Chun Chao Wang, re-written in English by Steve Frost
The annual 2021 conference of the Chinese Dragon Taiji Society was postponed due to the Covid19 pandemic. However, the conference journal was completed in the gaps between the pandemic with the papers published in virtual format on the Shenlong Taiji website. In past years, when the conference was held live, I used the occasion to summarize my knowledge of Taijiquan and make suggestions for future learning. The theme is the same every year, however, the content is different because I am also learning and making progress. The past is just like letting the water flow; there is no longer any attachment to the water that has flowed by.
In my role as a teacher of Taijiquan, I’m often asked questions that I believe are not appropriate, or helpful, for students to be asking. I say this because the questions being asked are far ahead of their current Taijiquan experience. Teacher Wu Kuo Chung said that we should not ask university questions while still in primary school. In Chinese we have a saying “the eyes are high, but the hands are low”. I acknowledge that this is common in all areas of learning and skills development. In some ways, it’s normal to have high eyes and low hands, however, the problem is when the eye height negatively coerces, or forces, the low hand to keep up when it is not ready. In other words, it forces the student to skip ahead in their development, before they have consolidated what they have been taught. It is also a problem because it deludes them into believing they are further ahead than they actually are. They falsely imagine that they can actually accomplish these higher learnings without first consolidating previous lessons. This is what is called ‘leapfrogging to fight monsters’ i.e., they do not know how to proceed step-by-step.
Teacher Wu would often say to us, “treat one day as if it were three”. At other times he said, “take it easy, don’t be in a hurry”, or “proceed step-by-step”. He was very eager to teach his students, but patiently waited for the students to correct their mistakes – sometimes even several months. Many of us, myself included, were often conflicted because we found it difficult to know when we should be pushing ahead and when we should stay put and consolidate what we were learning. This often resulted in us forging ahead in the learning process with things that were not critical or, conversely, we didn’t move on to those areas that we should have made a priority.
With this in mind, I propose that there are three learning processes representing three levels of advancement in Taijiquan. These levels can be used as a reference, to assist those beginning their Taijiquan journey and to help clarify concepts and practices. I will refer to them as: the foundation level, the intermediate and the advanced level. The foundation level is centered on the process of the Yongquan (i.e., balance-center of the foot). The intermediate level process is centered on the fascial system. And the advanced level process is centered on the Yi Jing (i.e., Book of Changes) principle of seeking good fortune and avoiding evil. This is the core concept of Taijiquan. A brief description follows.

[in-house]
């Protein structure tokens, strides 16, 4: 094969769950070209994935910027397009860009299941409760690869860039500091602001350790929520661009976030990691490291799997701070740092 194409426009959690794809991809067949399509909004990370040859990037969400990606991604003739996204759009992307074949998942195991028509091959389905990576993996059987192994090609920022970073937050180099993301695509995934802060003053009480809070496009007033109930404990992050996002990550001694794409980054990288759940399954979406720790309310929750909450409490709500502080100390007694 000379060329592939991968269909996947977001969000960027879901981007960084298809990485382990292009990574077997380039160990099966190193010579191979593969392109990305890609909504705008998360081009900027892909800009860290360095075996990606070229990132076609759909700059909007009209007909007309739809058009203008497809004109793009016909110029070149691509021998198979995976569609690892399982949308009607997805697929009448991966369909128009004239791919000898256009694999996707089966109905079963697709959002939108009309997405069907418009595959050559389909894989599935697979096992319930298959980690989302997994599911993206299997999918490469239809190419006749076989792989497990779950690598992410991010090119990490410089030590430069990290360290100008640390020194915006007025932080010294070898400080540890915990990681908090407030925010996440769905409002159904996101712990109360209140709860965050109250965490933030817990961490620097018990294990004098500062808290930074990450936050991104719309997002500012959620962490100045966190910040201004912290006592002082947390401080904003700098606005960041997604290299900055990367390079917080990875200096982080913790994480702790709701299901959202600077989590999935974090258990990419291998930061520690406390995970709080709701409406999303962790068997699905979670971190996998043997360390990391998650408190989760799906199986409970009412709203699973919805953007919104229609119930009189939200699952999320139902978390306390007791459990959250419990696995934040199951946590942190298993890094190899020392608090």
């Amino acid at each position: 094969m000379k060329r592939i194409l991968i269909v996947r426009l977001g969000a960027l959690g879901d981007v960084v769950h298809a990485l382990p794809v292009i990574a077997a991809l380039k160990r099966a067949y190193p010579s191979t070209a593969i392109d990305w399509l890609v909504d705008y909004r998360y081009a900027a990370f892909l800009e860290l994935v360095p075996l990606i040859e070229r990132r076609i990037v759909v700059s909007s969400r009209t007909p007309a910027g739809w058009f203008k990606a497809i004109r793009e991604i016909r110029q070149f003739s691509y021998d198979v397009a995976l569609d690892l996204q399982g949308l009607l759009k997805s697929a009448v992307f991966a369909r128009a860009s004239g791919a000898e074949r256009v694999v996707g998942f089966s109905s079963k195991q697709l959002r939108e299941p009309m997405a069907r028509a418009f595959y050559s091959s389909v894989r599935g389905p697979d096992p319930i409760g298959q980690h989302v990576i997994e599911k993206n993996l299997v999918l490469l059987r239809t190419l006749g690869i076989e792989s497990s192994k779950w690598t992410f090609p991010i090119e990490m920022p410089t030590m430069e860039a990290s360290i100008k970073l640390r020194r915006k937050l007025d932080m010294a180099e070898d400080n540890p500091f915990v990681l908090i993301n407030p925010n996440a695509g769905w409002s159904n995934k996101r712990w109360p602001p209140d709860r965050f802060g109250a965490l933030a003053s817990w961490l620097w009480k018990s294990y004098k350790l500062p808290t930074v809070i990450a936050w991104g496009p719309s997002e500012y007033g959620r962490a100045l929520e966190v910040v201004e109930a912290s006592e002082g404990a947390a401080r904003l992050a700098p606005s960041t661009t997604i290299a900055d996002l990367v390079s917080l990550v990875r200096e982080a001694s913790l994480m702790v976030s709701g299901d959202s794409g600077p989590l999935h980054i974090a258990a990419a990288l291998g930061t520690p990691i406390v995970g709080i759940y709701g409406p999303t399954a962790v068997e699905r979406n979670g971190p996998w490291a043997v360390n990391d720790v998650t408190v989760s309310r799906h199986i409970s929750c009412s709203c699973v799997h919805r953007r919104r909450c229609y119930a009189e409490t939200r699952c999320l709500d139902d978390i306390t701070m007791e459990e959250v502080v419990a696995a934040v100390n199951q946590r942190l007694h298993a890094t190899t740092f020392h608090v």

Foundation level: Yongquan
At this level, students are in the process of acquiring correct habits. The main aim is to transform the body into one that is optimized for the practice of Taijiquan. This involves understanding and acquiring the most efficient body structure in order to release both the conscious and unconscious tension that is normally present everywhere in the body. This has to be achieved by releasing tension in the muscles, around the structure (i.e., the skeleton), without collapsing the structure. The aim is to release tension in the muscles so that the body’s mass falls, uninterrupted, to the Yongquan region of the feet in such a manner that it also protects the body from damage (primarily the hip, knee and ankle joints) and supports the connective tissues and tendons. This release of the body’s mass has to be done in such a way that force is not put into the joints of the hips and the legs. The release of the body’s mass has to fall to the Yongquan through the tissues and fascia – not by dropping the mass of the body into the joints. If this is not done correctly, then the strength (i.e., Jin) released from the feet will not be able to reach the hands.
At this foundation level, whether one is practicing Zuo’s (Zuo Jia/family) exercises, the forms of Taijiquan, or even Push Hands, it is essential to maintain the body’s structure, in all the various shapes and positions, in a way that maintains a kind of equilibrium without any excess or deficiency, or protuberances and hollows. The internal and external must coordinate so that the mass of the body can pass through the Yongquan to the ground. The feeling at the Yongquan is often the criterion used to establish if this principle is being applied in the correct manner. The question is often asked “Have you received to the Yongquan?”.